Unlike Mr. Taylor, most Americans are full of good sense. They know that it is good to be insured so that they will be covered when they need it. As with all insurance, we are much happier if we don’t have to use it, but we appreciate the security of having it, just in case.

We have never needed to be mandated to buy it. Even now, only some 15% of the population is uninsured. Pretty good considering how expensive and bureaucratic it is. Make it less expensive and bureaucratic and a whole lot more people will buy it.

By the way, the poll also found only 20% think the law is constitutional, while 50% think it is not.


Right of Contract

By Greg Scandlen

We have learned a lot recently about the Commerce Clause and the transformation that took place in the Roosevelt-era Supreme Court from 1937 to 1945.

Never mind the principal of “stare decisis” that says the courts should respect and uphold previous decisions of the Court. That only seems to apply when there is a conservative nominee who might change the interpretations of previous progressive justices.

When a radical Leftist judge throws out 200 years of established precedent, he (or she) is just enlightened. Once the new radical interpretation has been made, God help any judge who might think it was poorly decided.

Now Reason Magazine reminds us of a similar radical change the Court imposed in 1937 – the complete abandonment of the fundamental and ancient principle of freedom of contract. This says that when two people willingly enter into a voluntary contract, the government’s only role is to enforce the terms of the contract.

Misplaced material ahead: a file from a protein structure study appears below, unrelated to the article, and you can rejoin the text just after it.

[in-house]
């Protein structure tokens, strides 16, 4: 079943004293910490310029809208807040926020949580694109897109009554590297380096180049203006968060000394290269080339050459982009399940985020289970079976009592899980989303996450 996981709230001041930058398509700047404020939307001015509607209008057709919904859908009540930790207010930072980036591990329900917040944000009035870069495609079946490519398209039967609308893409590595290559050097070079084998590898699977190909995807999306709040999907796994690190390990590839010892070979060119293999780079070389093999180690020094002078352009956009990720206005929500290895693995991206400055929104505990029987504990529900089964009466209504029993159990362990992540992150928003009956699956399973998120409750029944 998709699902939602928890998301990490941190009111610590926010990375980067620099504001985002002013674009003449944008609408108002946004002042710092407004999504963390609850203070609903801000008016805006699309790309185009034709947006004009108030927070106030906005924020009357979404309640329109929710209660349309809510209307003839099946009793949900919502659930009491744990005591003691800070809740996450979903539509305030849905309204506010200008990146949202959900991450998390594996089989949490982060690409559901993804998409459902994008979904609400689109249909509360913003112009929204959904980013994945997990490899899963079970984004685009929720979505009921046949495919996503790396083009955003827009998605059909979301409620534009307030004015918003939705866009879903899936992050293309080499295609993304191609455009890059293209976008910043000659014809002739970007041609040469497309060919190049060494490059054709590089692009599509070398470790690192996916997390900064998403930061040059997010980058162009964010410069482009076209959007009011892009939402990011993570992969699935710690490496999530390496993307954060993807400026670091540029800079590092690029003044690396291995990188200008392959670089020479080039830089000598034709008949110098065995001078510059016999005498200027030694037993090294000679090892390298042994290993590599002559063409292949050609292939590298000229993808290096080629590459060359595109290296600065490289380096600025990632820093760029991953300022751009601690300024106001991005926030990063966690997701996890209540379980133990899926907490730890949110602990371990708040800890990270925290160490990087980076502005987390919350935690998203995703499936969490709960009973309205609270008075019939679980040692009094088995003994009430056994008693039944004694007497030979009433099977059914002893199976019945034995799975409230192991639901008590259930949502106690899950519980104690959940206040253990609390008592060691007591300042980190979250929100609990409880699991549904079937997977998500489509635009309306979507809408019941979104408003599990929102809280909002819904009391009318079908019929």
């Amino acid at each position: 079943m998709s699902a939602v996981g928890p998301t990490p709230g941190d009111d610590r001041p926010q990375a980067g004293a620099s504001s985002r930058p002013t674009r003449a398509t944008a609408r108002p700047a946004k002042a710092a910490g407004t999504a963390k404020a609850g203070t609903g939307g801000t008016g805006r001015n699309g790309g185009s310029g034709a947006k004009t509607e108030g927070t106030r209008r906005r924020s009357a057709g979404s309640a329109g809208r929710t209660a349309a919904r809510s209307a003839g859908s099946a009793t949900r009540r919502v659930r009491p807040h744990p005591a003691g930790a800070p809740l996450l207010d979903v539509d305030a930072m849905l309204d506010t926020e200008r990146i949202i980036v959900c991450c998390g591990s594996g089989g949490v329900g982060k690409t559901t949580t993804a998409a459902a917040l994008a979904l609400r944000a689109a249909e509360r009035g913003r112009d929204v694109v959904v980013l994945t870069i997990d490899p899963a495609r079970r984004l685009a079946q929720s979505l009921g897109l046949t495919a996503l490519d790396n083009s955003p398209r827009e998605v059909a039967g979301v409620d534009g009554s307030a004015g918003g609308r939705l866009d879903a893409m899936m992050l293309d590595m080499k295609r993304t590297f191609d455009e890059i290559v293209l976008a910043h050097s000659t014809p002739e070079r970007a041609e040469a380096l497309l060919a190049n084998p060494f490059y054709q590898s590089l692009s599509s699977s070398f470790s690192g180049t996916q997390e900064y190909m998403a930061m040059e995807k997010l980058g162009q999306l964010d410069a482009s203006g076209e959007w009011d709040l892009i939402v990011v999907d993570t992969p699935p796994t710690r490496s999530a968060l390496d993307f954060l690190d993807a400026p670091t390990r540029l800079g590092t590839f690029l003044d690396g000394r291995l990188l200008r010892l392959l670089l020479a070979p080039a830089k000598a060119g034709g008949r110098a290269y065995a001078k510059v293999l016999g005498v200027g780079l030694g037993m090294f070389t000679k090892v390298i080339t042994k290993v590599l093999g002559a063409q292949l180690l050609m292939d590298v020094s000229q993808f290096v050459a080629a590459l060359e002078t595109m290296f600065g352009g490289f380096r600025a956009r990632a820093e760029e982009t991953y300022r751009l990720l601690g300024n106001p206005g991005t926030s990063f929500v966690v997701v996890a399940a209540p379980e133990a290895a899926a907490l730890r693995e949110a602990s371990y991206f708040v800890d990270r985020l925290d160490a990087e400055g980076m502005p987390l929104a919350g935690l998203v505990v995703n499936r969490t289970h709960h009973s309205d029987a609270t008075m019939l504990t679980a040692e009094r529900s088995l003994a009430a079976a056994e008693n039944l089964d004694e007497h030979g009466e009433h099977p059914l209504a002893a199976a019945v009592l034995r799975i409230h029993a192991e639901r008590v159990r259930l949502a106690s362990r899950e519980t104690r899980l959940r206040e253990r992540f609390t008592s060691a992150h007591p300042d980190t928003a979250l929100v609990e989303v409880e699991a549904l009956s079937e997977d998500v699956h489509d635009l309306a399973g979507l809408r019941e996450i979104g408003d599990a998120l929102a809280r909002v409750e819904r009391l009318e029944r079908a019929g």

In the Reason article Brian Doherty quotes David Mayer’s new book, “Liberty of Contract: Rediscovering a Lost Constitutional Right,” describing the right of contract as:

… a fundamental right, one aspect of the basic right to liberty safeguarded under the Constitution’s due process clauses, which prohibit government—the federal government, under the Fifth Amendment, and states, under the Fourteenth Amendment –from depriving persons of ‘life, liberty, or property without due process of law’…[but] following its ‘New Deal Revolution’ of 1937, it ceased protecting liberty of contract.

In an interview, Mayer explains that prior to 1937 the Court overturned a large number of laws involving such topics as minimum wage, state segregation laws, and laws requiring public school attendance and prohibiting parochial schools. These were tossed, not because the Court found the laws distasteful, but because they violated the freedom of contract.

Mayer argues that the current affection by the courts for “privacy” is too narrow and should really be expanded to freedom of contract. He says,

(T)he modern court’s protection of privacy rights from a libertarian perspective is too narrowly focused on issues about procreation and love. Why is it not equally fundamental to decide how many hours we work or our wage levels? There are all sorts of government regulation of our lives [in the world of business and economics] that interfere with the right to privacy too.

Certainly the current raft of suits over ObamaCare should include a freedom of contract argument. Why should I not be allowed to freely enter into a contract with an insurance company to provide the benefits of my choosing in exchange for willingly paying the premiums it requires.

How is that arrangement any business of the government?